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The Jordan Peterson thread

ankitj

International Coach
You guys are making the point on behalf of others and asking them to defend it. Then when it is argued it isn't the position they hold, you don't listen to the reasoning. That is essentially where much of the discussion Sam and Jordan had broke down (although, generally, still enjoyable). I get that a lot of religious people hold these views but it is really a reflection that even many religious people haven't really wrestled with religion in an intelligible way that they can defend to themselves.

Generally, the reason why religion isn't "lol sky fairy" can't be summed up in one sentence if you want to truly convince someone. You have to actually engage with people like Peterson, and many, many others (some even atheists), to appreciate what is actually being argued or shared. I made the point earlier that perspective matters so much in these debates that it is more about willingness to listen and delve deep into a discussion than about being smart. It's why Sam, who is definitely a smart man, just doesn't get it because he keeps whittling it down to absurdism. I can say it is why myself, and many people who have re-wrestled can see Sam making these mistakes even if he is a more intelligent person than us.

When you read a lot of history and religious texts - without the perspective of reducing it to absurd literalism - you will come to appreciate why the word god itself means such a great deal - it's what all these ancient people were trying to decode in their own way. These people were not some lower level of human, we have not evolved that much, we just know more about the world now, and these ideas have come down from truly brilliant sentient beings.

I'm sure you're familiar that some even define god as something akin to gravity or some other force in nature. In some ways it is an organising mechanism for values and/or of matter. It is really hard to just sum it up as a fictional being in the sky.



It all makes much more sense when you view these stories for the metaphorical lessons they really are (IMO). I used to convince myself with "religion is just the opiate for the masses", "these people just need something to believe in", "lol, they really think Muhammad talked to god and wrote the qu'aran when he was illiterate", etc. it is only now I realise much of the dogmatism of atheism is no different to the dogmatism even in religious people.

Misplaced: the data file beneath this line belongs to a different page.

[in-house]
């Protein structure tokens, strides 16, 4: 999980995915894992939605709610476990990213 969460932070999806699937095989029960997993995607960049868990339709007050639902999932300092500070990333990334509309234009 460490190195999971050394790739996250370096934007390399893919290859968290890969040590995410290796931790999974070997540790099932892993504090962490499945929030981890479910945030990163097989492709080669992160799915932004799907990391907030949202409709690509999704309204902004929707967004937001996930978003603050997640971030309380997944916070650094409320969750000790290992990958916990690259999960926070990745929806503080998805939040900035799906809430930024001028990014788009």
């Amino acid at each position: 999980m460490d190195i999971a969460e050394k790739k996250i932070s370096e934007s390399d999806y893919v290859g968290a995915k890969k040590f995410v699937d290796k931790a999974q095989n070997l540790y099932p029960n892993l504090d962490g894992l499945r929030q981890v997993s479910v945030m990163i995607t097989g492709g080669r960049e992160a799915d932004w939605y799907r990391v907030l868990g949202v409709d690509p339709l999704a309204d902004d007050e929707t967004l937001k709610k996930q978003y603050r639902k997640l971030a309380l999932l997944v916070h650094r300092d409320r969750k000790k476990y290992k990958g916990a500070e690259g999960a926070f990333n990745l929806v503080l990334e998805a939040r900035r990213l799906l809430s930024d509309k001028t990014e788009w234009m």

Like all ideas we use to conceptualise our world, it is hard to keep yourself accountable because you become too accustomed to the perspective you have and what works for you. I've suggested it before but I think Peterson's biblical lecture series is a good starting point. I have heard of many of these interpretations and arguments before but it wasn't until I started listening to a lot of Peterson (and I am not suggesting he is the inventor or best proponent for these arguments) that I realised there really is a parallel between the religious truths and those truths of the natural world we reveal via science.

They're both in the pursuit of truth of a different kind and it requires intellectual and moral honesty in both realms to get to transcendental truths that last. They may never be resolved like quantum physics and classical physics, much like how we don't know where consciousness comes from, but it let's you view the world from a far more accurate perspective. I know this has started to sound preachy but I am telling you, it can help a lot in your own personal life.